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Discussion in 'Off Topic' started by RichardKYA, Jul 14, 2015.

  1. RichardKYA

    RichardKYA Well-Known Member


    I'm fairly new to code, been learning for less than a year, so sorry if this is a dumb question.

    Why do developers/designers still use png instead of svg?

    With svg being infinitely scalable and with retina screens, why do designers still spend time creating twice as many png icons, etc?

    Far as I can tell, you can create svg sprites and use them in the same way as a png sprite, so you would only need to create one, instead of having to create 2 (one for retina and 1 for non-retina)

    Is there a reason that png is still widely used today?

    Anyone here use svg over png? Have you run into any problems?

    I know inline svg isn't something that is greatly supported and from what I've read, there are issues doing it that way. Personally, I am more concerned about using svg sprites in the same way as you would use a png sprite, as this is what I am doing on my site and I haven't had any issues yet and hence why I am asking this question.

    If you're doing something that seems flawless, but no one else is really doing it, then you start to wonder why lol

    Thank you :)
  2. Daniel Hood

    Daniel Hood Well-Known Member

    This isn't the top answer on the page, but I think it's the most detailed and makes the most sense.

    Which format is better for saving images intended for websites; PNG or SVG?

    RichardKYA likes this.
  3. RichardKYA

    RichardKYA Well-Known Member

    Thank you Daniel

    That makes sense. I think I will just go with planning for the future, the browsers I've tested on seem to handle svg sprites fine and I would assume that most people that use a mobile device for internet purposes will have a device that can handle it as well.

    I guess time will tell though lol

    Thanks again :)
  4. eva2000

    eva2000 Well-Known Member

    RichardKYA likes this.
  5. Arty

    Arty Well-Known Member

    Rendering time. SVG images render much slower than PNG images. Performance difference is huge.

    If you have multiple SVG images on same page, it becomes much slower. If you know dimensions of your images, its easier to convert SVG to PNG and add additional 2x PNG image for high definition displays (its easy to target hd devices with media queries).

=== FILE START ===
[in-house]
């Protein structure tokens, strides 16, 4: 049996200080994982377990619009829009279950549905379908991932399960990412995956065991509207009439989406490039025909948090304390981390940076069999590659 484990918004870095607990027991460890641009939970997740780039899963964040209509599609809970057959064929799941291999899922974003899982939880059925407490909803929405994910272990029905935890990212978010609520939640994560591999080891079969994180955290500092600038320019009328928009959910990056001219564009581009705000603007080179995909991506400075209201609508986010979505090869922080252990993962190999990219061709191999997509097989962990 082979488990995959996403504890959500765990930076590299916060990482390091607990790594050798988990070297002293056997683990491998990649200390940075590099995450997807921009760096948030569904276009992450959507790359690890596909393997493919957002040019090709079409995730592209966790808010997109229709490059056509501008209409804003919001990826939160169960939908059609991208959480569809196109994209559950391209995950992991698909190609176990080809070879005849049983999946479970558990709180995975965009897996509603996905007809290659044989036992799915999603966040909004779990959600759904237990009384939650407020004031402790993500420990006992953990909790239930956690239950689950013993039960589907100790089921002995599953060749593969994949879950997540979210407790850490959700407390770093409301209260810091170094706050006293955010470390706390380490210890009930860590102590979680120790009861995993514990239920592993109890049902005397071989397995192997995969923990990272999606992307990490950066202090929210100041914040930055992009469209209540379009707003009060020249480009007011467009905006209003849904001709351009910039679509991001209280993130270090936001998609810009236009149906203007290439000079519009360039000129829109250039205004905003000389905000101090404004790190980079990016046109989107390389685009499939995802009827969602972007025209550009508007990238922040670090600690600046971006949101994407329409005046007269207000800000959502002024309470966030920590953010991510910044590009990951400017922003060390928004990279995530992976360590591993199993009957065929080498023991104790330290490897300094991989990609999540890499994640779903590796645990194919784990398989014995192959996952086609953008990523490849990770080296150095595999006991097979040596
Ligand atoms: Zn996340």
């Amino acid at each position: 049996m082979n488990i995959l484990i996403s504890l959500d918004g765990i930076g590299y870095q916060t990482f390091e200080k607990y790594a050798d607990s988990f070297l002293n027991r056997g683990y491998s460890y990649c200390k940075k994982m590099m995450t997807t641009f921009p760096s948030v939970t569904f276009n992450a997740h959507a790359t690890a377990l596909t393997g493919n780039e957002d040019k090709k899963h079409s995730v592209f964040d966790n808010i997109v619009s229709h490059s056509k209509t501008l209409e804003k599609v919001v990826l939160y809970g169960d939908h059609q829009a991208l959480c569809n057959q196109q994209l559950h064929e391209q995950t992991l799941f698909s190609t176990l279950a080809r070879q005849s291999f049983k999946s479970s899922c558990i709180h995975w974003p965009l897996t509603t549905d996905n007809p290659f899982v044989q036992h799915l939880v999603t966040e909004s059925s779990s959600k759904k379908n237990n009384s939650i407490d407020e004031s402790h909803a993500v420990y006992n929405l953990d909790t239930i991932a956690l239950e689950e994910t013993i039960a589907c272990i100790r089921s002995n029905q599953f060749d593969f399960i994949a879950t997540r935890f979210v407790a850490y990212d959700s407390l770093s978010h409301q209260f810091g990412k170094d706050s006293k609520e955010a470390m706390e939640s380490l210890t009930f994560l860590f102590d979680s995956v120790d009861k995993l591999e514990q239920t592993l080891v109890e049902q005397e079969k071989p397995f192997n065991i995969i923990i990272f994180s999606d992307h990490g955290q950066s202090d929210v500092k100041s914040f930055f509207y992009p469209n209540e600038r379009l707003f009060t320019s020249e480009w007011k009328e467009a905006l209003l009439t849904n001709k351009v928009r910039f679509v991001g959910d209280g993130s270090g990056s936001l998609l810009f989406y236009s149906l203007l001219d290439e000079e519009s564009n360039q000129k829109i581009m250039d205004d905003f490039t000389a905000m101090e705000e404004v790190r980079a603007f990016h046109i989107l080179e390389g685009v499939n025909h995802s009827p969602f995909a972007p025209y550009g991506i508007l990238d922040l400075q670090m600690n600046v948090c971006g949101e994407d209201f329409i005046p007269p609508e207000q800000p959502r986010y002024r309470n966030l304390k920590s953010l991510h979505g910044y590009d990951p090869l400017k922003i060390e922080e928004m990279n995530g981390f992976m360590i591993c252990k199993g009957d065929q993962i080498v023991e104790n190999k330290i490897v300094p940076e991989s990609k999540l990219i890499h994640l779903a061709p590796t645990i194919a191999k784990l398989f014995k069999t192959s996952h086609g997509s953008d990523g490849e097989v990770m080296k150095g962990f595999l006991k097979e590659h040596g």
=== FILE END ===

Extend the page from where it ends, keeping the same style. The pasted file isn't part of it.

Then there is an issue of SVG images being limited to raw shapes. You can't create shiny gradients, shiny shadows or anything like that. With PNG images you can do anything your image editor allows you to do.
    eva2000 and RichardKYA like this.
  6. RichardKYA

    RichardKYA Well-Known Member

    Maybe I should just create both, then it covers all bases and I can test the performance.

    Thank you for your input guys :)
  7. RoldanLT

    RoldanLT Well-Known Member

    Last edited: Jul 15, 2015
  8. RichardKYA

    RichardKYA Well-Known Member

    In your opinion, what would be the best queries to use? I've had a search and there are a lot of different ones regarding hd devices, so I'm not sure which ones would be relevant for today? :confused:

    Thank you :)
  9. digitalpoint

    digitalpoint Well-Known Member

    Also the type of image comes into play. SVG does well with things like logos (drawn things). Doesn't really work for things like photographs.
  10. W1zzard

    W1zzard Well-Known Member

    Actually these can be created just fine

  11. Jake Bunce

    Jake Bunce XenForo Moderator Staff Member

    I recently implemented the SVG format for flowchart exports from Visio. One neat thing about SVG is that you can manipulate and bind to it with javascript because it is XML. So I was able to, for example, bind click actions to various nodes in the flowchart.

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